Buying a Home on One Income

Ontario Cities Mostly Out of Budget for Single Income Buyers

By: Zoocasa

With the rise of real estate prices across Ontario, buying a home in the province, even with dual incomes, is no easy feat. For the significant portion of Canadians who are buying a home on a single income, you can expect that affordable cities are even fewer and far between.

Results from a Zoocasa study, which looks at the affordability of single home buyers in 20 cities across Canada, reveals that four of the five Ontario cities are out of budget for all age groups. Save for the capital, where a couple of age groups can afford homes on a single income, Ontario cities remain mostly unaffordable for singles looking to buy a home.

The report collected data on a basis of average and benchmark home prices sourced from regional real estate boards. The minimum income required to qualify for a mortgage on the average home was calculated on an assumption of a 20% down payment and financing taken out on a 3.29% interest rate amortized over 30 years. Results are compared to the median income data collected by Statistics Canada on “persons living alone who earned employment income”.

See the infographics below for more information on single income home affordability of all 20 cities.

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Prairie and Maritime Provinces Most Affordable

Single buyers looking to purchase a home will have more luck in the Prairie and Maritime provinces.

Regina takes the top spot for affordability out of all 20 cities, where the median single income is $58,828, and the average home is worth $284,424, leaving buyers with an income surplus of $20,025. Out of the top 10 affordable cities, six are from the Prairie provinces while the remaining four cities are located in the Maritime provinces. Singles in Saint John have a median income of $42,888, and an average home price of $181,576, meaning buyers will have an average surplus of $18,038 in income.

Other affordable cities include Edmonton, Saskatoon, Halifax and Calgary.

Greater Golden Horseshoe Remain Unaffordable for Singles

As foreseen, Toronto places second in unaffordability for buyers on a single income, coming in just after Vancouver, which takes the top spot. Results show that single Torontonians have a median income of $55,221 and are left to fork up an additional $46,858 on the average home price of $748,328.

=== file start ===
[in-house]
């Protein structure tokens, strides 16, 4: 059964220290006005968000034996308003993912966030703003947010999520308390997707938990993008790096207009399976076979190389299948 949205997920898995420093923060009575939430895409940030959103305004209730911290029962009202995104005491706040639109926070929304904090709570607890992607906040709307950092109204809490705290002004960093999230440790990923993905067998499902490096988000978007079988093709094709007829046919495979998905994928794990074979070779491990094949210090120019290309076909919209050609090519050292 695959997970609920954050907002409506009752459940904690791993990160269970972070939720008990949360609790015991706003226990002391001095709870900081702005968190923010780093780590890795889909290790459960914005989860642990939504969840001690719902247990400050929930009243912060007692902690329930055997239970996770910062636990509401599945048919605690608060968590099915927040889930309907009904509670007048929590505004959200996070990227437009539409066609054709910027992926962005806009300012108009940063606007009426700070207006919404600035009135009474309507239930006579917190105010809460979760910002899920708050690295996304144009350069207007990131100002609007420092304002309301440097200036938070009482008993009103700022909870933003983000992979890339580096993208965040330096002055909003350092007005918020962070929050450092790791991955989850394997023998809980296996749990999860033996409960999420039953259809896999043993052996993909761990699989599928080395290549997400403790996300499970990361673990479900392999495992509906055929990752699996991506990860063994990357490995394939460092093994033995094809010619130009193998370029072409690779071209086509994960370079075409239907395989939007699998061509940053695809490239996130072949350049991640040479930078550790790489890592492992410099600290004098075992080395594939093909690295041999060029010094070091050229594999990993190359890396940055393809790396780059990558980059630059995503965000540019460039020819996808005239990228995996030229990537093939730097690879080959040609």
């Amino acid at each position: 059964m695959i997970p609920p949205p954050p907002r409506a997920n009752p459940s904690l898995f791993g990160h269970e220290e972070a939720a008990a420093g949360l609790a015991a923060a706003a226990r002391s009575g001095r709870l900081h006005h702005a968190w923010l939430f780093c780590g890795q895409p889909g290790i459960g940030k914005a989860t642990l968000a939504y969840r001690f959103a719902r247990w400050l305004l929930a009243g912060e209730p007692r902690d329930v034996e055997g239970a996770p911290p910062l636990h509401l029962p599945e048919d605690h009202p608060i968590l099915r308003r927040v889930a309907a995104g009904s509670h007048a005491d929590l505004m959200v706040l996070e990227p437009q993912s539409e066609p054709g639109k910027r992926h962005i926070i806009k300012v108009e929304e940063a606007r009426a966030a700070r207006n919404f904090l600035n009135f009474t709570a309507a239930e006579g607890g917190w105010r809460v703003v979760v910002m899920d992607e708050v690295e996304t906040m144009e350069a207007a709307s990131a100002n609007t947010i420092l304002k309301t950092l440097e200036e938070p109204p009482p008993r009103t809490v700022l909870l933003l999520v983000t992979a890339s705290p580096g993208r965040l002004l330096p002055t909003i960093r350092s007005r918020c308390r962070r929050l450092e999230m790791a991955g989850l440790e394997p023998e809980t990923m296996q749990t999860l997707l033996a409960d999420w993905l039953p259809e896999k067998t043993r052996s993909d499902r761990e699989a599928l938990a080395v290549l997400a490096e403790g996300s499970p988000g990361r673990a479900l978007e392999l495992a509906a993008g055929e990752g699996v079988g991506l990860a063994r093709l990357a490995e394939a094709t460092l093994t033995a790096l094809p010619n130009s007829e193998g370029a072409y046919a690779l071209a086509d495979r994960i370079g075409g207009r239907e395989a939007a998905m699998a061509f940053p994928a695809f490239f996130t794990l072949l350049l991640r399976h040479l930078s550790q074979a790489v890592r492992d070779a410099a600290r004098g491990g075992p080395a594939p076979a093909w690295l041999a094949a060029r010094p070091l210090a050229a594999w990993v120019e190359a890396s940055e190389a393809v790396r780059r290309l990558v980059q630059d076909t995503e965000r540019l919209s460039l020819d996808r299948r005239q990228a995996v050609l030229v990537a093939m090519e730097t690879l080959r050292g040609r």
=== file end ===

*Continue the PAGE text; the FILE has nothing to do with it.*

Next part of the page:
In Hamilton-Burlington, homes remain mostly unaffordable with a median single income of $51,253, leaving buyers short of $23,778 on the average home price of $550,058. Guelph real estate lands sixth in unaffordability where the average home is listed as $522,300 and single home buyers have a median income of $51,850, resulting in an income gap of $19,397. Single home buyers in Kitchener-Waterloo have a median income of $51,118 and may want to relocate to central Ontario, near Barrie real estate, where they can avoid paying an additional $14,914 on the average home price of $484,076.

The remaining two Ontario cities of the six unaffordable cities for single income buyers include London and Ottawa.

Gen Xers Have the Most Purchasing Power

Results of the study also revealed which age group was more likely to be able to afford a home on a single income. In every market, Gen Xers (age groups 35 – 44 and 45 – 54) typically had the most purchasing power and earnings, with an overall 11 cities within their budget. This was followed by Boomers (aged 55 – 64) and lastly, Millennials (aged 25 – 34), who both have 10 affordable cities within budget.

Of the six Ontario cities, all age groups fall out of the range of affordability for single home buyers, save for Gen Xers living in Ottawa. With a median income of $63,509 for those aged 35 to 44, and $62,467 for those aged 45 to 54, home buyers in Ottawa are left with a minimal surplus of $4,467 and $3,425, respectively.

Here are the top five affordable and unaffordable cities for single home buyers:

Top 5 Most Affordable Housing Markets for Single Home Buyers

  1. Regina

Average home price: $284,44

Income required: $38,798

Actual median income: $58,823

Income surplus: $20,025

  1. Saint John

Average home price: $181,576

Income required: 24,769

Actual median income: $42,888

Income surplus: $18,038

  1. Edmonton

Average home price: $338,760

Income required: $46,210

Actual median income: $64,036

Income surplus: $17,826

  1. Saskatoon

Average home price: $290,736

Income required: $39,659

Actual median income: $55,758

Income surplus: $16,099

  1. St. John’s

Average home price: $295,211

Income required: $40,270

Actual median income: $51,964

Income surplus: $11,694

5 Least Affordable Housing Markets for Single Buyers

  1. Vancouver

Average home price: $1,019,600

Income required: $139,082

Actual median income: $50,721

Income gap: $88,361

  1. Toronto

Average home price: $748,328

Income required: $102,079

Actual median income: $55,221

Income gap: $46,858

  1. Victoria

Average home price: $633,386

Income required: $86,400

Actual median income: $47,041

Income gap: $39,359

  1. Abbotsford

Average home price: $590,900

Income required: $80,604

Actual median income: $46,714

Income gap: $33,890

  1. Hamilton-Burlington

Average home price: $550,058

Income required: $75,033

Actual median income: $51,253

Income gap: $23,778

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